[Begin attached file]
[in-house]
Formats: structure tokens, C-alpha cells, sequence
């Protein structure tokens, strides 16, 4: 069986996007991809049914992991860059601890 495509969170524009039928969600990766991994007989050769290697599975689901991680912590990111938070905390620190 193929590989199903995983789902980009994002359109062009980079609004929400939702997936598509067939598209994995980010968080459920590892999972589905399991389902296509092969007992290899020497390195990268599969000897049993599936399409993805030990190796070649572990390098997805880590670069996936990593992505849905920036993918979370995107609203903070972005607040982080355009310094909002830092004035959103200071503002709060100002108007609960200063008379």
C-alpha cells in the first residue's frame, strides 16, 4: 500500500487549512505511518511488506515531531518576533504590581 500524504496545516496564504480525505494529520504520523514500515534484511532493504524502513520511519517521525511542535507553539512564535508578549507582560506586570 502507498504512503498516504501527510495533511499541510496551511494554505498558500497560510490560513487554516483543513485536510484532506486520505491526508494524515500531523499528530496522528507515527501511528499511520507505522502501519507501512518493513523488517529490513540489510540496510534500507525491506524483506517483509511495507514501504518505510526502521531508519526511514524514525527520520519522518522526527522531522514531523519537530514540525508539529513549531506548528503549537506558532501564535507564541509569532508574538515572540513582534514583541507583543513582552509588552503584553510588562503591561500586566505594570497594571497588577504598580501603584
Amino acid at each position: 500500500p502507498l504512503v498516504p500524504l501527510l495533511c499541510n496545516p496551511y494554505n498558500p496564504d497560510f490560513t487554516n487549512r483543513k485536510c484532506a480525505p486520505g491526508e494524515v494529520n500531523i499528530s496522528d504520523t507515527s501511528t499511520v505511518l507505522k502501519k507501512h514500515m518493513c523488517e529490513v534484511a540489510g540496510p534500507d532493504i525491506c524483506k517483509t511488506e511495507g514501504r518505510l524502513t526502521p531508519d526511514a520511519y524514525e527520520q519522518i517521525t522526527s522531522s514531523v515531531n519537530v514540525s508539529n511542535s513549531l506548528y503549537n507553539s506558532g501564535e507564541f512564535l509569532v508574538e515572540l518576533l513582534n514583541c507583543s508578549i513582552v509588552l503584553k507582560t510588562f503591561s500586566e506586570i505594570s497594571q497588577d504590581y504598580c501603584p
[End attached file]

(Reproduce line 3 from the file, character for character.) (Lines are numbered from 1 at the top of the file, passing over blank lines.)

């Protein structure tokens, strides 16, 4: 069986996007991809049914992991860059601890 495509969170524009039928969600990766991994007989050769290697599975689901991680912590990111938070905390620190 193929590989199903995983789902980009994002359109062009980079609004929400939702997936598509067939598209994995980010968080459920590892999972589905399991389902296509092969007992290899020497390195990268599969000897049993599936399409993805030990190796070649572990390098997805880590670069996936990593992505849905920036993918979370995107609203903070972005607040982080355009310094909002830092004035959103200071503002709060100002108007609960200063008379």